Benchmark of Brilliance

The first 15 Minute Forum of 2016-2017 was led by Gail Christie who is the Curriculum Leader for Art and Design at Durrington. In an unusual move the 15 Minute Forum was not held in its normal classroom but convened in the Art department. This was for the important reason that Gail wanted the staff to see what the students actually see when her department are talking about ‘excellence’.

The Art department has a vast array of student work on display, but as Gail stated it is not a ‘display’ but an ‘exhibition’. In her words displays ‘just get looked at’,  whereas exhibitions are ‘discussed and analysed’. The idea of this is that students are immersed in the work, they are able to produce, rather than feeling that everything has been produced by an ‘expert’ whose level they will never reach.

Each aspect of the ‘exhibition’ is linked to a particular topic that students study and has the aim of providing stimulus and ideas for the students to use in their work. However, in many cases not all of the work on display has to be classed as ‘excellence’. Many of the walls feature work from a whole class and are used during lessons. Gail discussed how, she will bring classes out to view the work during lessons and evaluate the strengths and weaknesses of the art that has been produced. This allows students to break down the ‘fear factor’ of the task and helps them feel less intimidated when they are asked to produce a similar piece of work. This is an important aspect for our students at Durrington, as it provides them with confidence. It also gives them an opportunity to see work that has been produced by people that they know, which again allows them to believe that they can produce work which is of the same or higher quality.

At this point Gail stressed the important point that, it is not as simple as only showing the students ‘excellence’. Once the students have seen the work and discussed it, the teachers then need to carefully break down the task and model strategies and techniques which students can use. Austin’s butterfly provides a key example of how, having aspired for excellence, a student can achieve this through careful modelling, explanation and feedback.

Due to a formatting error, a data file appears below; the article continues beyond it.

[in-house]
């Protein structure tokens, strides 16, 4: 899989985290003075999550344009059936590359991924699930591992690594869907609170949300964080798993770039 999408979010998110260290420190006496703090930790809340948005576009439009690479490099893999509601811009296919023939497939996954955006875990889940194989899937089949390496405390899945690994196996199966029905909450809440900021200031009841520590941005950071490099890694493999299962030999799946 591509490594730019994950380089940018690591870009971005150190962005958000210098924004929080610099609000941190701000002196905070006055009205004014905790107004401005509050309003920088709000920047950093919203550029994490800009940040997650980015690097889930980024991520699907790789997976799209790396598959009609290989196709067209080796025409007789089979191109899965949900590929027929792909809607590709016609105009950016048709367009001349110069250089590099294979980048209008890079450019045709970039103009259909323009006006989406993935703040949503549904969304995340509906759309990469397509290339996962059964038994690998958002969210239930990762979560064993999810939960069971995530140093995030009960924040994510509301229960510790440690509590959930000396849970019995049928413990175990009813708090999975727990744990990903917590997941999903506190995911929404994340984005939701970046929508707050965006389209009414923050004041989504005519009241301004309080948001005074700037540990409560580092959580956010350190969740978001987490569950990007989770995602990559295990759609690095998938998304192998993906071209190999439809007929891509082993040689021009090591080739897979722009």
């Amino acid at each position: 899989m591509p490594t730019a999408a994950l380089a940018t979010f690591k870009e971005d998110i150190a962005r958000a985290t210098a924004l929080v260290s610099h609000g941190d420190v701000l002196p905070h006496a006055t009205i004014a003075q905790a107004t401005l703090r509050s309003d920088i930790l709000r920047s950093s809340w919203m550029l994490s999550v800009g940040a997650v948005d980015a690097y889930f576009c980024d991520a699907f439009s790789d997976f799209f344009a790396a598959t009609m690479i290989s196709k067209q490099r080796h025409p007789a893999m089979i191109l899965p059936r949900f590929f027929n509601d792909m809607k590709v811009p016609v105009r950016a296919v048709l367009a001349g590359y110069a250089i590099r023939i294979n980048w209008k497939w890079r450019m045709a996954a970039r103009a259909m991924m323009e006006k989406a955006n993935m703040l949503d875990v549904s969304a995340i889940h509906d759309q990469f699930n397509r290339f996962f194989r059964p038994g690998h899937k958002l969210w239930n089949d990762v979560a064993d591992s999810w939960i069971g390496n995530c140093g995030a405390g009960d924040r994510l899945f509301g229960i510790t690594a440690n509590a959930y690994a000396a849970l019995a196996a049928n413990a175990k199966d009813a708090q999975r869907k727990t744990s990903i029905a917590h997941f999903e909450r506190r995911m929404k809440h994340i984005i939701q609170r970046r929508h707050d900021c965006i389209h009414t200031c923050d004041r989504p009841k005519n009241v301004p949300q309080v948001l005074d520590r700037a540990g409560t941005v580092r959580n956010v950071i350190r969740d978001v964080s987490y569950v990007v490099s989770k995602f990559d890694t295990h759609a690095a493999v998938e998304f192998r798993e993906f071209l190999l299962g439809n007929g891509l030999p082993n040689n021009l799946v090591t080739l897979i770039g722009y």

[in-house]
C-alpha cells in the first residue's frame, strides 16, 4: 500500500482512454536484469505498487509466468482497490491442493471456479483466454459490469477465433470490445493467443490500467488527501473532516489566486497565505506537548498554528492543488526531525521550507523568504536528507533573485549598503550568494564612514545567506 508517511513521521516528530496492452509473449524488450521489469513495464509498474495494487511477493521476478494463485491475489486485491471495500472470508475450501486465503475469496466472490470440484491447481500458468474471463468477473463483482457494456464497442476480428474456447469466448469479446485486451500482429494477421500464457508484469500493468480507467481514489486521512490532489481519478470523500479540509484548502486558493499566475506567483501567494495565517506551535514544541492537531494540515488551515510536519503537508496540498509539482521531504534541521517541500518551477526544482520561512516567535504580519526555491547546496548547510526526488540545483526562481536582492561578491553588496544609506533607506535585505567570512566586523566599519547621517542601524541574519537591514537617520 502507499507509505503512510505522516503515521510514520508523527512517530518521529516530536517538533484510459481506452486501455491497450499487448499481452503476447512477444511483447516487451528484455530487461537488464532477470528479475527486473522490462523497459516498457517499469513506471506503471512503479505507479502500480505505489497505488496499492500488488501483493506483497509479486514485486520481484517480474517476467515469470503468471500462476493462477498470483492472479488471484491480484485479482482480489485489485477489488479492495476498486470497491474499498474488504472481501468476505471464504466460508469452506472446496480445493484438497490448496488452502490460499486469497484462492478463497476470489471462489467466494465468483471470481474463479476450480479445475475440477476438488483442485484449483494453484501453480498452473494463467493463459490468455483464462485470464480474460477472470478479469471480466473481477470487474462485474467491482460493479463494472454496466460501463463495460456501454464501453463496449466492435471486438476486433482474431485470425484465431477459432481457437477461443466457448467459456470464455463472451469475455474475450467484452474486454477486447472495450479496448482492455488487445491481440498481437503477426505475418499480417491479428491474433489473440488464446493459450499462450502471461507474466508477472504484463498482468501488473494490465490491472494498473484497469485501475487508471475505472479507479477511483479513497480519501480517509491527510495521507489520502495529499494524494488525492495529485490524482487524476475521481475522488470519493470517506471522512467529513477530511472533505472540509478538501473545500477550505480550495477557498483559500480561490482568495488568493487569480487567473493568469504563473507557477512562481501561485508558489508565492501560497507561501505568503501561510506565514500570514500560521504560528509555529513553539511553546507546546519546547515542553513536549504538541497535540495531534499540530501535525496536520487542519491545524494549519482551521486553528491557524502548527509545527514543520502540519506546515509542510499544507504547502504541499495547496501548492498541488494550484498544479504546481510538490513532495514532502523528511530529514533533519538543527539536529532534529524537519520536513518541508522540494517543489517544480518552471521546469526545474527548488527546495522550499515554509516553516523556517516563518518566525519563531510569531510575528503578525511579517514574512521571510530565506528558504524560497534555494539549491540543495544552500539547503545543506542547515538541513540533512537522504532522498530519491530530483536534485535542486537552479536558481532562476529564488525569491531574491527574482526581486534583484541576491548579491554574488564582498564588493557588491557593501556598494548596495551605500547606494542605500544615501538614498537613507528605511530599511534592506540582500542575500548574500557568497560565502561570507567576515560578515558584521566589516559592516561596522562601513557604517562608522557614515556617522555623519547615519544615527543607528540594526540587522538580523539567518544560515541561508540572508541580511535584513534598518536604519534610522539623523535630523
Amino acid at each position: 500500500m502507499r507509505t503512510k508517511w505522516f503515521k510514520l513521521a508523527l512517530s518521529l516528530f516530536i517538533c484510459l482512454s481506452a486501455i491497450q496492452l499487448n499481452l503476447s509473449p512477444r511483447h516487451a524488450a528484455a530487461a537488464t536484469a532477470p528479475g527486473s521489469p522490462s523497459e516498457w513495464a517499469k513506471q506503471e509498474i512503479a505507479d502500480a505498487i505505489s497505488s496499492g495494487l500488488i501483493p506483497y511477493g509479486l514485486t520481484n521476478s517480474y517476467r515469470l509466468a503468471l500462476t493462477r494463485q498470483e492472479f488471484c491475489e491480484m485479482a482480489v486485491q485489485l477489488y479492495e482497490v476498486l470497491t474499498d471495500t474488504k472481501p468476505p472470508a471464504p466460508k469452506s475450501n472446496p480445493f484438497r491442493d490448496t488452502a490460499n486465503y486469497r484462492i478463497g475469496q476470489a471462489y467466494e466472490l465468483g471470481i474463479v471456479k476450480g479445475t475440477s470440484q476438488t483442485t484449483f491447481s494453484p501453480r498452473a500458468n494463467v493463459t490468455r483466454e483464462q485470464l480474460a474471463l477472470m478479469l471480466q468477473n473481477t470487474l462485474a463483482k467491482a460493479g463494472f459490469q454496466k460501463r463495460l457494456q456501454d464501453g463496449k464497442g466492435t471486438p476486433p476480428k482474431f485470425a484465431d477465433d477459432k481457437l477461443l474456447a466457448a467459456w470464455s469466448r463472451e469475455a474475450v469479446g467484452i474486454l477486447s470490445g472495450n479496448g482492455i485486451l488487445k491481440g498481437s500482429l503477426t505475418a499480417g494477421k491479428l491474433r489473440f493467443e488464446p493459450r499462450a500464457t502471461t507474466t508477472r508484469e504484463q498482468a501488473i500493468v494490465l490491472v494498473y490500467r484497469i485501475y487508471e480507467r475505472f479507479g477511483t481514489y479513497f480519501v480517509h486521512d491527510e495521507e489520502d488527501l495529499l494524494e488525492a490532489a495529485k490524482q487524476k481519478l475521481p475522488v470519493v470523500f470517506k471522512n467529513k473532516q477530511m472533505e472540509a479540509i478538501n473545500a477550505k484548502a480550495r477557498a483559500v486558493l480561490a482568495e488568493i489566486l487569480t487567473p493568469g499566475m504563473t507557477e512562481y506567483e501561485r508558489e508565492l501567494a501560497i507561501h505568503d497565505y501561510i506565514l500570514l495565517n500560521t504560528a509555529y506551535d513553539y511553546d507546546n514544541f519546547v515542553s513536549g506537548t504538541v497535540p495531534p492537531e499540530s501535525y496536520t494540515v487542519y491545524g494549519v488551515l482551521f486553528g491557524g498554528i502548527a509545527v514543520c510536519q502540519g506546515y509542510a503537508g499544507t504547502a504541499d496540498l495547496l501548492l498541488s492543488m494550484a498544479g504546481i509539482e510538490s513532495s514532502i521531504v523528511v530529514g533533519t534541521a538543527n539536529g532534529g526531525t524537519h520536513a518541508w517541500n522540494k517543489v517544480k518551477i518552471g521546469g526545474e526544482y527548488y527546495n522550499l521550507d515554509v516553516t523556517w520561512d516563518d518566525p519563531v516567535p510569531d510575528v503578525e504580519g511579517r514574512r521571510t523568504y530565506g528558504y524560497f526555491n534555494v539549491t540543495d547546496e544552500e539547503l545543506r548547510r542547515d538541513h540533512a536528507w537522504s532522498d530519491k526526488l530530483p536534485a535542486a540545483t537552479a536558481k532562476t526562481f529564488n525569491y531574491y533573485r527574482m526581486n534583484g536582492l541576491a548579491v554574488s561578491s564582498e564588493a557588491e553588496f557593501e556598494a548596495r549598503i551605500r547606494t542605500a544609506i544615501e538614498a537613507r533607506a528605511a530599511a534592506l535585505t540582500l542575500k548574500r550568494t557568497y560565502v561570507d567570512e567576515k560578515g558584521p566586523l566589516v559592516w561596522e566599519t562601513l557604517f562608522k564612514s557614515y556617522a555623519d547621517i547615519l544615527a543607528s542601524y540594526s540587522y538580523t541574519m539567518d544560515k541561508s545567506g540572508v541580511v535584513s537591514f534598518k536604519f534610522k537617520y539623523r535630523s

This strategy has also been used in the Geography department led by Ben Crockett. Ben recently blogged about their approach here. The principle in Geography was the same as demonstrated by Gail. The department wanted all of their students to produce a high quality piece of writing which would set the ‘benchmark’ for the year ahead. As can be seen below the students were allowed to draft their work on a separate sheet of paper, thus removing the fear of crossing out and editing as they went.



Following this the Geography teachers provided feedback, focussed on improving the students’ explanation of their points and basic SPaG issues. Finally, the students rewrote their work into their exercise books, having responded to the teacher feedback, to produce their best possible work at this stage of the year. Ex-Durrington teacher Andy Tharby wrote about how he had used a similar technique in his English lessons here.

One of the most important aspects of Gail’s talk was the collection of sketchbooks from last years Year 11 students, which proudly hang from the cupboard doors in the Art department. Again these provide ideas and stimuli for the current students, but rather than being a ‘one-off’ piece of work they are an on-going reflection of the ‘excellence’ that our students can produce. Regularly throughout the year, Gail will allow her classes to look at the sketchbooks and take photographs on their phones, in order to provide a continuous reminder of the ‘benchmark’. The aim is that this inspires the students to, at least equal that level and, hopefully exceed it. The great thing about this is that it could, with careful planning, be replicated in every department – not just a practical based one.



What is great about this approach from Gail in Art and Design is that it sets the tone for the year ahead and allows all of the students to see what they are capable of. Then throughout the year, it provides a reference point for students to assess whether they are going ‘beyond their best’ and thus progressing. It also provides inspiration for students to continually strive to produce their best work, as being surrounded by ‘excellence’ should inspire them to produce ‘excellence’.



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2 Responses to Benchmark of Brilliance

  1. Pingback: Making a positive start | Class Teaching

  2. Pingback: 2016 – a Review | Class Teaching

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